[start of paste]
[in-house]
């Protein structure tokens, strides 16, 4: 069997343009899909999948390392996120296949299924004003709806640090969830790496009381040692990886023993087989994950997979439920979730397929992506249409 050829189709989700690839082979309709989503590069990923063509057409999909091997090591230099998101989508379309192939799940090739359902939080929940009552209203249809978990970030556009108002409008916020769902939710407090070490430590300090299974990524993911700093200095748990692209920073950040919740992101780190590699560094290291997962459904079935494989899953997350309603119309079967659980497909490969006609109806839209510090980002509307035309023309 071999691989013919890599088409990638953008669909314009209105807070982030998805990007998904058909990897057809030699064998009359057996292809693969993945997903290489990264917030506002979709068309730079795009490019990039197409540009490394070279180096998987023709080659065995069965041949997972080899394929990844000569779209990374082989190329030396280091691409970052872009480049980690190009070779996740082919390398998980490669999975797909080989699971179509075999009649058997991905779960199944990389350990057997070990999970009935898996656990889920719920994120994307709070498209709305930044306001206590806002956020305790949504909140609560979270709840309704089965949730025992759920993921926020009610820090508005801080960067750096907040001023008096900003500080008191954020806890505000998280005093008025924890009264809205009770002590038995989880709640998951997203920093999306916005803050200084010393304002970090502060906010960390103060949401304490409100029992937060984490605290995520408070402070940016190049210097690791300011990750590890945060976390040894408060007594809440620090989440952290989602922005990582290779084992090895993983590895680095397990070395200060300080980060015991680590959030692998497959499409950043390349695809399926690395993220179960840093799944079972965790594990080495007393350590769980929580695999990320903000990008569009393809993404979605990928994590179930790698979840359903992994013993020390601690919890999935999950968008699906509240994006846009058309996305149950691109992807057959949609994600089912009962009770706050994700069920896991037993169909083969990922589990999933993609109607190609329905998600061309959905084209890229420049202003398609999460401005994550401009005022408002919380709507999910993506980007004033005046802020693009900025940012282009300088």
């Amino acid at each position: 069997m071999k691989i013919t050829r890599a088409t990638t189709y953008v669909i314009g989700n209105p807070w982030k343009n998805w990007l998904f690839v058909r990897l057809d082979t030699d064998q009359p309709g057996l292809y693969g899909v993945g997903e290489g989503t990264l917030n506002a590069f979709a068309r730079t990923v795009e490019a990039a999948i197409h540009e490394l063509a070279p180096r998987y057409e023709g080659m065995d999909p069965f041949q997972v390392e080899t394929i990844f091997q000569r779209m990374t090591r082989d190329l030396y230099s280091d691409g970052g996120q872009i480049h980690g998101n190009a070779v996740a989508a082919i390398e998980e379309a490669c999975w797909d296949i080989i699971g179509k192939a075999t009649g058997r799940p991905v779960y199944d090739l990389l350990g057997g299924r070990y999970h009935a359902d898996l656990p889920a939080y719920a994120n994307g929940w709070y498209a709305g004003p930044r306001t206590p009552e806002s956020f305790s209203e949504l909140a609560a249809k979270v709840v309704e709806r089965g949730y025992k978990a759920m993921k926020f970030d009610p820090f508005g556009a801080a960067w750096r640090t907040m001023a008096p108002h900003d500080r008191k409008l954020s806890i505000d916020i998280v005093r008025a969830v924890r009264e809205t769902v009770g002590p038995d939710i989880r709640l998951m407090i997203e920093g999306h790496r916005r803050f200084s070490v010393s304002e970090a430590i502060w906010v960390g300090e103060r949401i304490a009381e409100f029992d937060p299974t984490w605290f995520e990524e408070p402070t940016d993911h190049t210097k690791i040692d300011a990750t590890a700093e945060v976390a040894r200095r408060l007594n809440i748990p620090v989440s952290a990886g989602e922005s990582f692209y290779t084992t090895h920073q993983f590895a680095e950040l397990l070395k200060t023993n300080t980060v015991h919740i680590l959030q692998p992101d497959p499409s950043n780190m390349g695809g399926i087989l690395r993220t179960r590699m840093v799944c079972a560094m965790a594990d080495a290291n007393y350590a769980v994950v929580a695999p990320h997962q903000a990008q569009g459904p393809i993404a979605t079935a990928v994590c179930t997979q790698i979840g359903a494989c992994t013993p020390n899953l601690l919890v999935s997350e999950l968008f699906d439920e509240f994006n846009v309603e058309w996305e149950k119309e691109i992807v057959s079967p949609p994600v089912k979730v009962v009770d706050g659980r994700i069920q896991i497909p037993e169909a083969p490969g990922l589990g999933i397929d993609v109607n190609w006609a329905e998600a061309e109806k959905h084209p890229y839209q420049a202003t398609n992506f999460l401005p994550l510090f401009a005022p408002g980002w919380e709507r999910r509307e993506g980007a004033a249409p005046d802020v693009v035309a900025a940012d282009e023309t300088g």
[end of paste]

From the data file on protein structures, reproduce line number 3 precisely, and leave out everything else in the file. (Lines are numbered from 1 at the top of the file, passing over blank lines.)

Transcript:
């Amino acid at each position: 069997m071999k691989i013919t050829r890599a088409t990638t189709y953008v669909i314009g989700n209105p807070w982030k343009n998805w990007l998904f690839v058909r990897l057809d082979t030699d064998q009359p309709g057996l292809y693969g899909v993945g997903e290489g989503t990264l917030n506002a590069f979709a068309r730079t990923v795009e490019a990039a999948i197409h540009e490394l063509a070279p180096r998987y057409e023709g080659m065995d999909p069965f041949q997972v390392e080899t394929i990844f091997q000569r779209m990374t090591r082989d190329l030396y230099s280091d691409g970052g996120q872009i480049h980690g998101n190009a070779v996740a989508a082919i390398e998980e379309a490669c999975w797909d296949i080989i699971g179509k192939a075999t009649g058997r799940p991905v779960y199944d090739l990389l350990g057997g299924r070990y999970h009935a359902d898996l656990p889920a939080y719920a994120n994307g929940w709070y498209a709305g004003p930044r306001t206590p009552e806002s956020f305790s209203e949504l909140a609560a249809k979270v709840v309704e709806r089965g949730y025992k978990a759920m993921k926020f970030d009610p820090f508005g556009a801080a960067w750096r640090t907040m001023a008096p108002h900003d500080r008191k409008l954020s806890i505000d916020i998280v005093r008025a969830v924890r009264e809205t769902v009770g002590p038995d939710i989880r709640l998951m407090i997203e920093g999306h790496r916005r803050f200084s070490v010393s304002e970090a430590i502060w906010v960390g300090e103060r949401i304490a009381e409100f029992d937060p299974t984490w605290f995520e990524e408070p402070t940016d993911h190049t210097k690791i040692d300011a990750t590890a700093e945060v976390a040894r200095r408060l007594n809440i748990p620090v989440s952290a990886g989602e922005s990582f692209y290779t084992t090895h920073q993983f590895a680095e950040l397990l070395k200060t023993n300080t980060v015991h919740i680590l959030q692998p992101d497959p499409s950043n780190m390349g695809g399926i087989l690395r993220t179960r590699m840093v799944c079972a560094m965790a594990d080495a290291n007393y350590a769980v994950v929580a695999p990320h997962q903000a990008q569009g459904p393809i993404a979605t079935a990928v994590c179930t997979q790698i979840g359903a494989c992994t013993p020390n899953l601690l919890v999935s997350e999950l968008f699906d439920e509240f994006n846009v309603e058309w996305e149950k119309e691109i992807v057959s079967p949609p994600v089912k979730v009962v009770d706050g659980r994700i069920q896991i497909p037993e169909a083969p490969g990922l589990g999933i397929d993609v109607n190609w006609a329905e998600a061309e109806k959905h084209p890229y839209q420049a202003t398609n992506f999460l401005p994550l510090f401009a005022p408002g980002w919380e709507r999910r509307e993506g980007a004033a249409p005046d802020v693009v035309a900025a940012d282009e023309t300088g």